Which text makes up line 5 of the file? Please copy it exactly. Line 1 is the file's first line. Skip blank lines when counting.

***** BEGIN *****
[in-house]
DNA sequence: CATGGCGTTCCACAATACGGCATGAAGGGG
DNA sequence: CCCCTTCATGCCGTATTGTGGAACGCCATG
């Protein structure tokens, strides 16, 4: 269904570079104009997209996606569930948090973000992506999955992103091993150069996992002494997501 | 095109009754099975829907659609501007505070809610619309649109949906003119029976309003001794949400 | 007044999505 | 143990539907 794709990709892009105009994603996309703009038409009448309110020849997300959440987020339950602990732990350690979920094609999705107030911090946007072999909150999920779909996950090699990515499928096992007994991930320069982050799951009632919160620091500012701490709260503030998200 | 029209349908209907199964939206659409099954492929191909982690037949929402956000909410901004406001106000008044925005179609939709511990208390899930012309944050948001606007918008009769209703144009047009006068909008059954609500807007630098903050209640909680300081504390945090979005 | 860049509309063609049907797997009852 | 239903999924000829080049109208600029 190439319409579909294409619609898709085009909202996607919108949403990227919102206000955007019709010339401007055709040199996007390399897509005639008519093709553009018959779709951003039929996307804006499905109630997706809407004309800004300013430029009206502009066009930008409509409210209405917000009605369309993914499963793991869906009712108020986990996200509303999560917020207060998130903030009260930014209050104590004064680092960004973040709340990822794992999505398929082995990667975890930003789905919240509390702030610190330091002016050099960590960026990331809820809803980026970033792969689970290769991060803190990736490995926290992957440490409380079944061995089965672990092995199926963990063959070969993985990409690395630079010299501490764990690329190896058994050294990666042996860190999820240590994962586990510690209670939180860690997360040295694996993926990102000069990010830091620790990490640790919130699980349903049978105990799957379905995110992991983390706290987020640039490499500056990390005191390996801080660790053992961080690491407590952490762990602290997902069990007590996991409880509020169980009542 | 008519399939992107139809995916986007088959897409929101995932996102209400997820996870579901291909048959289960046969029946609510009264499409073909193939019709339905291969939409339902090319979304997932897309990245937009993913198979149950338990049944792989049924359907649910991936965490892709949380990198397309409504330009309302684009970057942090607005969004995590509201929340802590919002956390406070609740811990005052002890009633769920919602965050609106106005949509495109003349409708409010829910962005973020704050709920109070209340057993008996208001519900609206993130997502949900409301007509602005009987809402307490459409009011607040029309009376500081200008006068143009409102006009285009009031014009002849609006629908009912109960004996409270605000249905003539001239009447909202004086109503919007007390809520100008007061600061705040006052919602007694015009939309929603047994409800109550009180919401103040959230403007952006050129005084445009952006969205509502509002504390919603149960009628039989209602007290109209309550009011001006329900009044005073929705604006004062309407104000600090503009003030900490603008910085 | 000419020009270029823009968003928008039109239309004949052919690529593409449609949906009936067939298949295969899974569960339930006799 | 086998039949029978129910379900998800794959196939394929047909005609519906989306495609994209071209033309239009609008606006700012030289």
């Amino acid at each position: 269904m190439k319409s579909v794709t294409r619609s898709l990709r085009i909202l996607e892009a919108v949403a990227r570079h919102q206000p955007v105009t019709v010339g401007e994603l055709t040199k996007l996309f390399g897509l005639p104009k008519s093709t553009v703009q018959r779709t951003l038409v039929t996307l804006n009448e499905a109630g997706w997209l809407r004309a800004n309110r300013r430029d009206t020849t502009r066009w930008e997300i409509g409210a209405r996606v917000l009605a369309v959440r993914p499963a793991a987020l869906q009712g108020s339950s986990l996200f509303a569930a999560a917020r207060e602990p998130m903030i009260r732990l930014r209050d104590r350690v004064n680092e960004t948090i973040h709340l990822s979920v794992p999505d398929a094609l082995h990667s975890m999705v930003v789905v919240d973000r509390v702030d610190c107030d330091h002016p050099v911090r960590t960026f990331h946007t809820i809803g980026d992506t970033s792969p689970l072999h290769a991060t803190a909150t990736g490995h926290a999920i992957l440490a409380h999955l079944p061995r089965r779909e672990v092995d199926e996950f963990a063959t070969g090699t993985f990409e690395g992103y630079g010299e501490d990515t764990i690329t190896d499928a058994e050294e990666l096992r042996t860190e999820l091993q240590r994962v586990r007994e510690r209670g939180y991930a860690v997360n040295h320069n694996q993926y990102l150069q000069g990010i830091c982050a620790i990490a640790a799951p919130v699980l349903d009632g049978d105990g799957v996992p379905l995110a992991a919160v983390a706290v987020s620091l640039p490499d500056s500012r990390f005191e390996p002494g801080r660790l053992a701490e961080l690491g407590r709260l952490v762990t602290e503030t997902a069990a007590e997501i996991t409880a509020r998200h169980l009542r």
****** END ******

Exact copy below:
């Amino acid at each position: 269904m190439k319409s579909v794709t294409r619609s898709l990709r085009i909202l996607e892009a919108v949403a990227r570079h919102q206000p955007v105009t019709v010339g401007e994603l055709t040199k996007l996309f390399g897509l005639p104009k008519s093709t553009v703009q018959r779709t951003l038409v039929t996307l804006n009448e499905a109630g997706w997209l809407r004309a800004n309110r300013r430029d009206t020849t502009r066009w930008e997300i409509g409210a209405r996606v917000l009605a369309v959440r993914p499963a793991a987020l869906q009712g108020s339950s986990l996200f509303a569930a999560a917020r207060e602990p998130m903030i009260r732990l930014r209050d104590r350690v004064n680092e960004t948090i973040h709340l990822s979920v794992p999505d398929a094609l082995h990667s975890m999705v930003v789905v919240d973000r509390v702030d610190c107030d330091h002016p050099v911090r960590t960026f990331h946007t809820i809803g980026d992506t970033s792969p689970l072999h290769a991060t803190a909150t990736g490995h926290a999920i992957l440490a409380h999955l079944p061995r089965r779909e672990v092995d199926e996950f963990a063959t070969g090699t993985f990409e690395g992103y630079g010299e501490d990515t764990i690329t190896d499928a058994e050294e990666l096992r042996t860190e999820l091993q240590r994962v586990r007994e510690r209670g939180y991930a860690v997360n040295h320069n694996q993926y990102l150069q000069g990010i830091c982050a620790i990490a640790a799951p919130v699980l349903d009632g049978d105990g799957v996992p379905l995110a992991a919160v983390a706290v987020s620091l640039p490499d500056s500012r990390f005191e390996p002494g801080r660790l053992a701490e961080l690491g407590r709260l952490v762990t602290e503030t997902a069990a007590e997501i996991t409880a509020r998200h169980l009542r």